the past few months alone, he has seen increased cases of depression, anxiety, image issues,
paranoia, and substance abuse among Muslim American youth. In the short term, the constant
stress wreaks havoc on students’ immune systems and destroys their focus, disrupting learning
The role of teachers
Most kids don’t report any Islamophobic harassment to their teachers. “I don’t think they’d do
anything that would make a difference, because they probably wouldn’t take it seriously,” says
Farah. Her fear may not be unfounded, as she reports that even some of her teachers recently
asked her questions about Islam“in a way that wasn’t just curious.”
Lana Alshahrour worries that if she wears her hijab, she’ll be “judged as either oppressed or
radicalized”. Photograph: Ghazala Irshad
The CAIR survey found that the sentiment that teachers don’t take Islamophobia seriously is
shared by a majority of Muslim American students, and it goes beyond the typical adolescent
fear of being labeled a tattle-tale. “I was afraid they [teachers and administration] would have
their own opinions and give priority to the others,” reported one California student when asked
about reporting Islamophobic bullying to teachers.
One in five Muslim students reported being discriminated against by school staff. Recently,
a California teacher asked her class “Who thinks Muslims should die?” and called a Muslim
student in class a terrorist. The school board disciplined the teacher, but he is still teaching.
Students discriminated against by teachers often transfer classes or schools in order to feel
more comfortable, as Ahmed Mohamed ended up doing.
How parents respond
Muslim parents are grappling with how to respond appropriately to protect their children while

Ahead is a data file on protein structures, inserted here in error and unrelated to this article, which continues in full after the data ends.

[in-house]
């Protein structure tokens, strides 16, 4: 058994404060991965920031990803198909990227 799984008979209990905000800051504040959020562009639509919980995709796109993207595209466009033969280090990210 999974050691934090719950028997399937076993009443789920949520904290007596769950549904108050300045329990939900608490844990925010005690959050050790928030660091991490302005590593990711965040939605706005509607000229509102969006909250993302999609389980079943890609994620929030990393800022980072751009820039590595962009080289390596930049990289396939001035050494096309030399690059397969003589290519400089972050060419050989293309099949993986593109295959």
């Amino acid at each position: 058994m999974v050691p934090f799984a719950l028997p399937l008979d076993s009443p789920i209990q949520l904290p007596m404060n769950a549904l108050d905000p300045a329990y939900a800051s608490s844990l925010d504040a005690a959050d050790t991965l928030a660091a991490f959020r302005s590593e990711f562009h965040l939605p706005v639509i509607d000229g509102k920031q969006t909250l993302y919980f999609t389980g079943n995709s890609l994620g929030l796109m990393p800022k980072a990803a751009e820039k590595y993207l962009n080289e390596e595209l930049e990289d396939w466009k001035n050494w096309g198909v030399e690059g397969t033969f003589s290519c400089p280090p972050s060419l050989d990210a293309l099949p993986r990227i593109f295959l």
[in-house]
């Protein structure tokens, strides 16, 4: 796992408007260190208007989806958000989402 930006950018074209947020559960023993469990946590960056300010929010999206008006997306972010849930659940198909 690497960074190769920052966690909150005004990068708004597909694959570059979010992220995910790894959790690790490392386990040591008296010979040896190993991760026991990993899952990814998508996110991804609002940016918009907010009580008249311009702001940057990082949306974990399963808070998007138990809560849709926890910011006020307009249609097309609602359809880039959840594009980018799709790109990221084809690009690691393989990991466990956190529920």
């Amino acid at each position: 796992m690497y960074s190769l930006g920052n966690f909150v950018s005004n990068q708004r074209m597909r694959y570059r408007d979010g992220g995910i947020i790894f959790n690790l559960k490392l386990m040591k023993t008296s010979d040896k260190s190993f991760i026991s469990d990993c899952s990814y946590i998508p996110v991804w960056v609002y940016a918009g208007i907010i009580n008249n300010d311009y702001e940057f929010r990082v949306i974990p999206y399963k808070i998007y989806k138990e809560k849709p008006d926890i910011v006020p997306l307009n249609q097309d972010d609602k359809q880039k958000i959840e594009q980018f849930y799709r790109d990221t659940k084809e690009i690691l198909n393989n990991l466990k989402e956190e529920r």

maintaining a sense of normalcy. Some have reluctantly kept their children home from school,
fearing reprisals after the Paris and California attacks.
Many are sitting down to give them “The Talk,” much like African American parents do with
their children, about how to avoid raising suspicion and avoid physical harm or arrest. “I told
Farah that it’s not wrong to be Muslim, but it might not be a good idea to be vocal about it right
now,” says Mrs Darvesh. “It’s sad because I want my kids to be proud of who they are, and
that’s what this country is about.”
Others, such as St Louis Post-Dispatch columnist Aisha Sultan, call for engaging kids instead.
“Part of raising your child when you’re a minority is showing them and modeling through your
own confidence and advocating for them non-confrontationally without shame, and without
Experts say addressing the problem requires the cooperation of non-Muslim parents and
teachers to educate their kids.
“This is where teachers and parents of all faiths need to come up with a plan together to talk to
kids about Islam and current events both at home and at school,” says Naeem, the
psychotherapist. “When you teach racism and incite hatred in a developing brain, you actually
alter its structure.”